[June is Pride Month, and this year we’re celebrating by honoring 30 LGBTQ firsts. To see the full list, visit nbcnews.com/pride30.]
Ian Alexander isn’t new to small screen premieres. Five years ago, the hot 20-year-old Alexander broke new ground as the first American transgender actor on television, in Netflix’s “The OA”. And last year, he was cast as the first transgender character in “Star Trek” history, playing Gray in season 3 of “Star Trek: Discovery” on Paramount +.
Alexander first came out as a trans man, but now identifies as transmasculine and uses he / he pronouns. Alexander’s character, Gray, is a trans man belonging to the Trill, an alien species in which certain members can join with symbiotic companions, or “symbiotes,” who harbor the memories and skills of Trill, with whom they share. a mutual bond.
In the absence of explicitly queer characters, Trill’s storylines in the 1990s “Star Trek” iterations “The Next Generation” and “Deep Space Nine” remain some of the franchise’s most compelling allusions to. LGBTQ subject. In “Discovery,” however, the Trill – and the show’s queer portrayal – jumps light years away.
As Gray, Alexander brings new complexity to the allegory of the species, giving audiences an ethereal character who seems truly gifted with generations of wisdom. And newcomer Blu del Barrio, who stars alongside pioneer Alexander as Adira, the franchise’s first non-binary character.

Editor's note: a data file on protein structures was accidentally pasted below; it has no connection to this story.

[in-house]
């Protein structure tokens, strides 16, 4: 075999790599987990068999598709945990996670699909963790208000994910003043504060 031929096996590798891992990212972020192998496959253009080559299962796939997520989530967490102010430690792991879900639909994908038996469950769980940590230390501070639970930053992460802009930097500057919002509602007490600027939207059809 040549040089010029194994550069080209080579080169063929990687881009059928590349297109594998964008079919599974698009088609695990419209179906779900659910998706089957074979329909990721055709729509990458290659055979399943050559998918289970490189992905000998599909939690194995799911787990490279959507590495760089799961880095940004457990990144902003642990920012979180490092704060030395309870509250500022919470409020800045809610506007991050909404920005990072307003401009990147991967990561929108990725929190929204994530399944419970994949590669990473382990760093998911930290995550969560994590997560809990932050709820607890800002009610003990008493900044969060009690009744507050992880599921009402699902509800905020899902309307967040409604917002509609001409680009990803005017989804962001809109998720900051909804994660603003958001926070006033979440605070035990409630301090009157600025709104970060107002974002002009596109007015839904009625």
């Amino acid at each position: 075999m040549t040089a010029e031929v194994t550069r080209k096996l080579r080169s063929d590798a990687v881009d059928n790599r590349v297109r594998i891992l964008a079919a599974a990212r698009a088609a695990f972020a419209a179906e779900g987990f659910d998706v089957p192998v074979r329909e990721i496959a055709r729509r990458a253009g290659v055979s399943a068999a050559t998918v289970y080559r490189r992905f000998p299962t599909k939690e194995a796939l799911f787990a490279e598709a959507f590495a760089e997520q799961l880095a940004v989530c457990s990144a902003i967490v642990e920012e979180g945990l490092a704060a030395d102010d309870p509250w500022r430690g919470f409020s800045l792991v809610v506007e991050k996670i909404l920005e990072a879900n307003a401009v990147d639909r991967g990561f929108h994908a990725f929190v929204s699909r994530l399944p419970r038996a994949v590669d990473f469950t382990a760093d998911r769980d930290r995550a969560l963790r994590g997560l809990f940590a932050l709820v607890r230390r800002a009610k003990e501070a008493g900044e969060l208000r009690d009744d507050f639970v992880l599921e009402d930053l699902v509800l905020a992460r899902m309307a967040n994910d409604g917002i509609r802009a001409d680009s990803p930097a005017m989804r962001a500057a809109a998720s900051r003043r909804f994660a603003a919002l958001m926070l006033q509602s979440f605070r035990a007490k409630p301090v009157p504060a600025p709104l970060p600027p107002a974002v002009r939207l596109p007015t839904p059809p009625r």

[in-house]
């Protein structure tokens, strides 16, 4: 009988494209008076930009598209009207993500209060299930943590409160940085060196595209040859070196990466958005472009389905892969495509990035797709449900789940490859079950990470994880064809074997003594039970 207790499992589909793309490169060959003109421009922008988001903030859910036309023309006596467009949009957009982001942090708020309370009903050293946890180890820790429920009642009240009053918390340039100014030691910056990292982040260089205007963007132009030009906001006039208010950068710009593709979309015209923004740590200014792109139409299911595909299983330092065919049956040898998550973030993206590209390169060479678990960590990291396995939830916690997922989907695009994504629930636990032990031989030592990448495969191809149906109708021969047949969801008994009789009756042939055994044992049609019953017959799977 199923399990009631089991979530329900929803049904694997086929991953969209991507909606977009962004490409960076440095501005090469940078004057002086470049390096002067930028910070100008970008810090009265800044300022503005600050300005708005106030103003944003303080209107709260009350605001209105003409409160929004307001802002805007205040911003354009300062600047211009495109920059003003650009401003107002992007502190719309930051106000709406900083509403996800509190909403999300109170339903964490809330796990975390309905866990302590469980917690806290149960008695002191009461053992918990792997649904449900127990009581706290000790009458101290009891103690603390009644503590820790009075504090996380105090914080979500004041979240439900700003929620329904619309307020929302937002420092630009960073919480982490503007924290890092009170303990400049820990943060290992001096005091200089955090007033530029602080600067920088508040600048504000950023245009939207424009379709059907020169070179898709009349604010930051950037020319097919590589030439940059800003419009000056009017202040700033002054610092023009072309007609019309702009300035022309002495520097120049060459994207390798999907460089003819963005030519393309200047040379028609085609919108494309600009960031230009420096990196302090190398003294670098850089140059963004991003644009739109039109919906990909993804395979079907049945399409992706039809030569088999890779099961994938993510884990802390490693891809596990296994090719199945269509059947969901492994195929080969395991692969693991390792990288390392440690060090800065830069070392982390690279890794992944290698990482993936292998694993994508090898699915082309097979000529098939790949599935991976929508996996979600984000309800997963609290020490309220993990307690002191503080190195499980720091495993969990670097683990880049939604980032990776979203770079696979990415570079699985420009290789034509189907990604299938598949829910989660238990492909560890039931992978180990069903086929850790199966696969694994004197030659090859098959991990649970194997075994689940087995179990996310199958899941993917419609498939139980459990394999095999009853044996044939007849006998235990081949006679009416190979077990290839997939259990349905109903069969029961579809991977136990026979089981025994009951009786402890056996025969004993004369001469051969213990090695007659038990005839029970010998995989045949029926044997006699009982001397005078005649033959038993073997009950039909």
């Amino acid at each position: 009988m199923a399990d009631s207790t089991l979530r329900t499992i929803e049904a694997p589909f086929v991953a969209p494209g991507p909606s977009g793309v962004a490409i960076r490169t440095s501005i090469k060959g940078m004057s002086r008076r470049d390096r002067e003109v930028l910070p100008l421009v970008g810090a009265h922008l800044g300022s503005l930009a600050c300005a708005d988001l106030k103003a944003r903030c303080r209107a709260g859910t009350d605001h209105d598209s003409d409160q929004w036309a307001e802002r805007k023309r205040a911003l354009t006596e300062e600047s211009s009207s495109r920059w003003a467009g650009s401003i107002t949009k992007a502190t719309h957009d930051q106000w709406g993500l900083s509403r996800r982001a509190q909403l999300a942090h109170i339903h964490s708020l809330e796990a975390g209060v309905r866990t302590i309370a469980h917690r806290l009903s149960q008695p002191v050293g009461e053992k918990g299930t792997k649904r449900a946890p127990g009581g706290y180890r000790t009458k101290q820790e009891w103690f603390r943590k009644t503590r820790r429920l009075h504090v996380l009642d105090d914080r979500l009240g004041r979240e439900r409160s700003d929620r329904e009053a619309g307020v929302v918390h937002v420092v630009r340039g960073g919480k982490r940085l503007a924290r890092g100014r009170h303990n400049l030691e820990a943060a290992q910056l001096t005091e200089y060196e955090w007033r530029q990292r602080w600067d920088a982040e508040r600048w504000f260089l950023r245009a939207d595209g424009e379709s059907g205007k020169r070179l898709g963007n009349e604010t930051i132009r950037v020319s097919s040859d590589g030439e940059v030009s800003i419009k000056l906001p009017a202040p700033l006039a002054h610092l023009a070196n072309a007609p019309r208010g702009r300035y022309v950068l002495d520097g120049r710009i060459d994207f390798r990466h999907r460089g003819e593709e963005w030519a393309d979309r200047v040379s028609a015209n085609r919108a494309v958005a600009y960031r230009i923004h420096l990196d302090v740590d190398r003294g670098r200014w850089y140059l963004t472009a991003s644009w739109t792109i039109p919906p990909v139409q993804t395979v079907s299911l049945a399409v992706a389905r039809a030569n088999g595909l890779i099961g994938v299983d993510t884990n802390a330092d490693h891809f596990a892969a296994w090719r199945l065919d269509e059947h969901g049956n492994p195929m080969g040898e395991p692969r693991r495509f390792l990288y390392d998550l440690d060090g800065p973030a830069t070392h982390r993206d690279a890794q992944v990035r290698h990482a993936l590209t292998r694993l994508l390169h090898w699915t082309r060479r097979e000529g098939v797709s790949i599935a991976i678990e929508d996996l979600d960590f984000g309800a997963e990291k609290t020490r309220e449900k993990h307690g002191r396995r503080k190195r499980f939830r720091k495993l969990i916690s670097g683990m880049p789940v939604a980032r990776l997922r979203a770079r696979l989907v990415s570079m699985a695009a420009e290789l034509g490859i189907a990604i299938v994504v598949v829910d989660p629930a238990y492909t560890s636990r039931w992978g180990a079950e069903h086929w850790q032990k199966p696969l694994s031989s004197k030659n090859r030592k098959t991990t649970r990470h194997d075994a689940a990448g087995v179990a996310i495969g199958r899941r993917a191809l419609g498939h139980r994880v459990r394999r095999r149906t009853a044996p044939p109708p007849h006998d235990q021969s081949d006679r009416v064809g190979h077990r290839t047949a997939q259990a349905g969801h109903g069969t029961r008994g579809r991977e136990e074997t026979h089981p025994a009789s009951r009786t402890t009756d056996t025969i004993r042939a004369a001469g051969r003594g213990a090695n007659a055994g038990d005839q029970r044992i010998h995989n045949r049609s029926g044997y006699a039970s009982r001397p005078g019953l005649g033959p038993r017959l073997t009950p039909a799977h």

Gray and Adira are long-awaited accomplishments of creator Gene Roddenberry’s original intentions for the franchise. Roddenberry has been described as a radical of his day, whose utopian view of space travel was based on an absence of bigotry, in which race and gender were not in contention. The original cast, which included cultural icons George Takei and Nichelle Nichols, set a standard of portrayal that is often seen as a primary factor in the series’ success and the continued – perhaps unmatched – passion of its fan base. .
Over the decades, however, the spectacle characteristic inclusiveness has not been extended to the queer community. Roddenberry passed away in 1991, before he could keep his promise to add an explicitly LGBTQ character, and aside from a brief scene from the movie “Star Trek Beyond,” which was included as a tribute to Takei, subsequent directors and producers did. never took over the mantle – until “Discovery”.
Producers and co-showrunners Alex Kurtzman and Michelle Paradise were fans of Alexander from “The OA” and offered to shaping gray’s part specifically for the young actor. (Originally, Alexander auditioned for Adira.) And since their casting, Alexander and del Barrio have been summoned to use their personal experiences to shape their characters’ narratives. Alexander was vocal in interviews about the need for trans and non-binary voices to write the stories of trans and non-binary characters, but he also praised the leadership of “Discovery” for its trust in the cast and its partnership with the director of media and from GLAAD’s transgender portrayal, Nick Adams.
The new season of “Discovery” is slated for late 2021. Exactly how Gray and Adira’s storyline will unfold remains a mystery. But Kurtzman and Paradise have publicly stated that there is a lot to explore in the characters’ stories.